Afamia dams are located on the eastern margin of the Ghab plain in the northwestern part of Syria, close to Qalet Al-Madiq town (Figure 1). The Ghab plain constitutes a prominent fertile terrain in western Syria that suitable for growing a wide range of agricultural activities. Hence, three adjacent earth-filled dams, (A, B and C), were constructed nearby the great ancient city of Afamia, at about 3 km eastern margin of the Ghab basin. In fact, the Afamia dams were built in this area essentially to divert some water out of the Orontes River (Nahr El-Aasi) to be stored and used afterward for irrigation and other domestic uses during drier months of late summer and autumn. The dam B, which has the maximum storage capacity of 37 millions cubic meters, is subjected to serious problems of leakage through the bedrock of its reservoir. It is worth to mention that the dam body extends along 2870m, with 55m high and it has a constant elevation of 282m above sea level (a.s.l.). In 1999, the dam was set in operation and filled up with water for the first time in order to check its validity for water storage. However, the water level in the lake has shown a clear sign of water loss ranged between 17 and 20 cm per day. Therefore, several geological and geophysical investigations, including vertical electrical soundings (VES) and electrical profiling (EP) surveys, have been carried out in dam by the Syrian General Company of Hydraulic Studies (2001). The objective of their surveys was to characterize the geological and tectonic settings of the dam site. Additionally, some foreign consulting companies performed more hydrogeological and geophysical investigations (Minasian, 2001). The results of these studies revealed various anomalies which indicate some probable scattered zones of infiltration distributed in many parts of the dam lake, but the exact pathways of leakage were not defined precisely. Further assessments of the pervious works were fulfilled by a Swiss company in attempt to identify the problem and to better understand the origin of water leakage (Joos and Bussard, 2004).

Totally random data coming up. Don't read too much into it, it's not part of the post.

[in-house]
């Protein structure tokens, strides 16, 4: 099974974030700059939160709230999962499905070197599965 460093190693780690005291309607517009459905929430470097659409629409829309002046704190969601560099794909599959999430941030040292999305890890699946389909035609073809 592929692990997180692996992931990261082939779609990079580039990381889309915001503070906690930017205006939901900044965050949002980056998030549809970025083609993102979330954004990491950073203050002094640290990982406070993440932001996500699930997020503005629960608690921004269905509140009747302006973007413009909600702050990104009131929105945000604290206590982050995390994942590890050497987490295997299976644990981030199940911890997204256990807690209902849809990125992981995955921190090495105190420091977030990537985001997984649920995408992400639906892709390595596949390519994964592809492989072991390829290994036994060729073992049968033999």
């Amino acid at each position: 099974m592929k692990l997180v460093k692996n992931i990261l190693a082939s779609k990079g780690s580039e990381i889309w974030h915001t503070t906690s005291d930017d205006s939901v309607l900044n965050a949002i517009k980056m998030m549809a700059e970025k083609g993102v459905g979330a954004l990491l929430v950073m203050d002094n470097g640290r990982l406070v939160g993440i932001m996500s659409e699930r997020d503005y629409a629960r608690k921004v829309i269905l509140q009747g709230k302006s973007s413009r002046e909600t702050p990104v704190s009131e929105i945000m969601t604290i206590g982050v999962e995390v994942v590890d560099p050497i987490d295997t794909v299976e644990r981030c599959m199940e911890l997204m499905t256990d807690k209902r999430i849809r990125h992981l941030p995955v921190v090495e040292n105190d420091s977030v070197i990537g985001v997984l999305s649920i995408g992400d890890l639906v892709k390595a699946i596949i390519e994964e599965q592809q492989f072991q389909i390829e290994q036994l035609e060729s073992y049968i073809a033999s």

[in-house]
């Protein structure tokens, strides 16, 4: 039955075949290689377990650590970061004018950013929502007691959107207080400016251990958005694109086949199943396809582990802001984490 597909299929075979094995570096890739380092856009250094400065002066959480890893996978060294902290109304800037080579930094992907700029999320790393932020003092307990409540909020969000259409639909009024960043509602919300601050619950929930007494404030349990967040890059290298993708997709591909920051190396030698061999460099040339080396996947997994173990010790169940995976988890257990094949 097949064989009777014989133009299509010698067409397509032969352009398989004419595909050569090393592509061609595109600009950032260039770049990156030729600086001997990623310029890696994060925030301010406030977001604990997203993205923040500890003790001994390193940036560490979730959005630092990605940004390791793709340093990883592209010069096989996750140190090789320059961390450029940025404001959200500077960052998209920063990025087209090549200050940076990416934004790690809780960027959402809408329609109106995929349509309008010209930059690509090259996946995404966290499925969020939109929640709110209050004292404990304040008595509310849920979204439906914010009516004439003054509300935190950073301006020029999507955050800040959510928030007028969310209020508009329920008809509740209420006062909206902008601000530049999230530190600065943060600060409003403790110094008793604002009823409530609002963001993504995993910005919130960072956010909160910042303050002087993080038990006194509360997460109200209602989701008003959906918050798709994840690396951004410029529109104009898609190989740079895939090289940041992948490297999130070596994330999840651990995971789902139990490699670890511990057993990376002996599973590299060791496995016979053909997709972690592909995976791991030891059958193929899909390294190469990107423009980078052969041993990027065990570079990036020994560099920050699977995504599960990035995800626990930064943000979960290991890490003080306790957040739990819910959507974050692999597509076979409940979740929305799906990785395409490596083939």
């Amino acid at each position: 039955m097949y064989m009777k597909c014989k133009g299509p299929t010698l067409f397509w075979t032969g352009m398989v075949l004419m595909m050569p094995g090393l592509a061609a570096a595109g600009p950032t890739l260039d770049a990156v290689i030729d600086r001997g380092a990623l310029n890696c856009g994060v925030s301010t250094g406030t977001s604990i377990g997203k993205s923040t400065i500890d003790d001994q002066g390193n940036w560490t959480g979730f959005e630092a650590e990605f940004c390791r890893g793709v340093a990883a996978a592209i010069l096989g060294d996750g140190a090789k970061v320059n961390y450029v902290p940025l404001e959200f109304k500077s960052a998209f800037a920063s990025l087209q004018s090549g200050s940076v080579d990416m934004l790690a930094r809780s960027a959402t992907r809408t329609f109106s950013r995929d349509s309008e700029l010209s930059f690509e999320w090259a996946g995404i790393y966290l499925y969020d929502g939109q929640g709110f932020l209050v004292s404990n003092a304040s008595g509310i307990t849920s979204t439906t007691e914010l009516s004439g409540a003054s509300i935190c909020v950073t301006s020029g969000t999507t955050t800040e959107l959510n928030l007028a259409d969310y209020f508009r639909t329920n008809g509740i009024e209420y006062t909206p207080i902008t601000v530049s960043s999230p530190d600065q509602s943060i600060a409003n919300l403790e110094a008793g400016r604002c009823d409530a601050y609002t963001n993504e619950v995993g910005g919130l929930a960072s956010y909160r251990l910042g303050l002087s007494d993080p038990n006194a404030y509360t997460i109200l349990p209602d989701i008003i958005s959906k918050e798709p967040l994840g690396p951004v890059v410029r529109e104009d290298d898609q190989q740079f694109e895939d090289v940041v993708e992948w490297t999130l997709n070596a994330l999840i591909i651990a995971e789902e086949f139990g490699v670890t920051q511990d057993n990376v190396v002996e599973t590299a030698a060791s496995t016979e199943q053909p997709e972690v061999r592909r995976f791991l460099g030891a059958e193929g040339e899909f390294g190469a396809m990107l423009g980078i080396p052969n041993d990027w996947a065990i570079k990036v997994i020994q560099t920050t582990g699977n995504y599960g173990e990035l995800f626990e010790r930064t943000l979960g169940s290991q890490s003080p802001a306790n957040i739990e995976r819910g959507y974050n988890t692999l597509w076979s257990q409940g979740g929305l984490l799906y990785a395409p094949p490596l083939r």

Moreover, new contribution was achieved in order to solve the leakage issue in the dam using more adequate geophysical techniques including electrical resistivity tomography (ERT) and electromagnetism (EM), surveys in addition to soil gas radon measurements (Al-Hilal and Al-Ali, 2010; Al-Fares, 2011). The objectives of these approaches were to characterize the subsurface structure of the dam floor and thereby delineate the main geologic and tectonic features that might be responsible for water leakage in the concerned dam.